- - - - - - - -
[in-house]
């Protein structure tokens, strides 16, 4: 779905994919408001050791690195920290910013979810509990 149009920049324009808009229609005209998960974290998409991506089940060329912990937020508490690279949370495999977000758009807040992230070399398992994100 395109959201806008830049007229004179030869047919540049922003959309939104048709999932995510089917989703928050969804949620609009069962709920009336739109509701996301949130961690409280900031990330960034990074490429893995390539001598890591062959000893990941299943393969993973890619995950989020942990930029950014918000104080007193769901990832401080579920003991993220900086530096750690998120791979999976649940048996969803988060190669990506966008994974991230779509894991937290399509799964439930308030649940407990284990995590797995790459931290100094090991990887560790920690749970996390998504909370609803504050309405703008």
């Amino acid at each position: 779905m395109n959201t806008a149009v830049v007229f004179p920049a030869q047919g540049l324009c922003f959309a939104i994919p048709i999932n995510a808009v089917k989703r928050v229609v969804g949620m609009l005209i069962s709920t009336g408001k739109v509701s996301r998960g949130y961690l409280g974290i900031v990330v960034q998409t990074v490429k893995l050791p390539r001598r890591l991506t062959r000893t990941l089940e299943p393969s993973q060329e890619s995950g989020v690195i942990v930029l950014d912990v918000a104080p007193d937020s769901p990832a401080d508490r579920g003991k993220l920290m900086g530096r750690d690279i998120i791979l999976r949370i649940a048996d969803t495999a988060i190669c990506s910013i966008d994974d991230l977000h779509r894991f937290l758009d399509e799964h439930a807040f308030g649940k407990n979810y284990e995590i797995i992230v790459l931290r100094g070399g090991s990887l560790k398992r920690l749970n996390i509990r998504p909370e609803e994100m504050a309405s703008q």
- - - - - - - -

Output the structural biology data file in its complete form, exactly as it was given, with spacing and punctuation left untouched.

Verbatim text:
[in-house]
């Protein structure tokens, strides 16, 4: 779905994919408001050791690195920290910013979810509990 149009920049324009808009229609005209998960974290998409991506089940060329912990937020508490690279949370495999977000758009807040992230070399398992994100 395109959201806008830049007229004179030869047919540049922003959309939104048709999932995510089917989703928050969804949620609009069962709920009336739109509701996301949130961690409280900031990330960034990074490429893995390539001598890591062959000893990941299943393969993973890619995950989020942990930029950014918000104080007193769901990832401080579920003991993220900086530096750690998120791979999976649940048996969803988060190669990506966008994974991230779509894991937290399509799964439930308030649940407990284990995590797995790459931290100094090991990887560790920690749970996390998504909370609803504050309405703008």
């Amino acid at each position: 779905m395109n959201t806008a149009v830049v007229f004179p920049a030869q047919g540049l324009c922003f959309a939104i994919p048709i999932n995510a808009v089917k989703r928050v229609v969804g949620m609009l005209i069962s709920t009336g408001k739109v509701s996301r998960g949130y961690l409280g974290i900031v990330v960034q998409t990074v490429k893995l050791p390539r001598r890591l991506t062959r000893t990941l089940e299943p393969s993973q060329e890619s995950g989020v690195i942990v930029l950014d912990v918000a104080p007193d937020s769901p990832a401080d508490r579920g003991k993220l920290m900086g530096r750690d690279i998120i791979l999976r949370i649940a048996d969803t495999a988060i190669c990506s910013i966008d994974d991230l977000h779509r894991f937290l758009d399509e799964h439930a807040f308030g649940k407990n979810y284990e995590i797995i992230v790459l931290r100094g070399g090991s990887l560790k398992r920690l749970n996390i509990r998504p909370e609803e994100m504050a309405s703008q």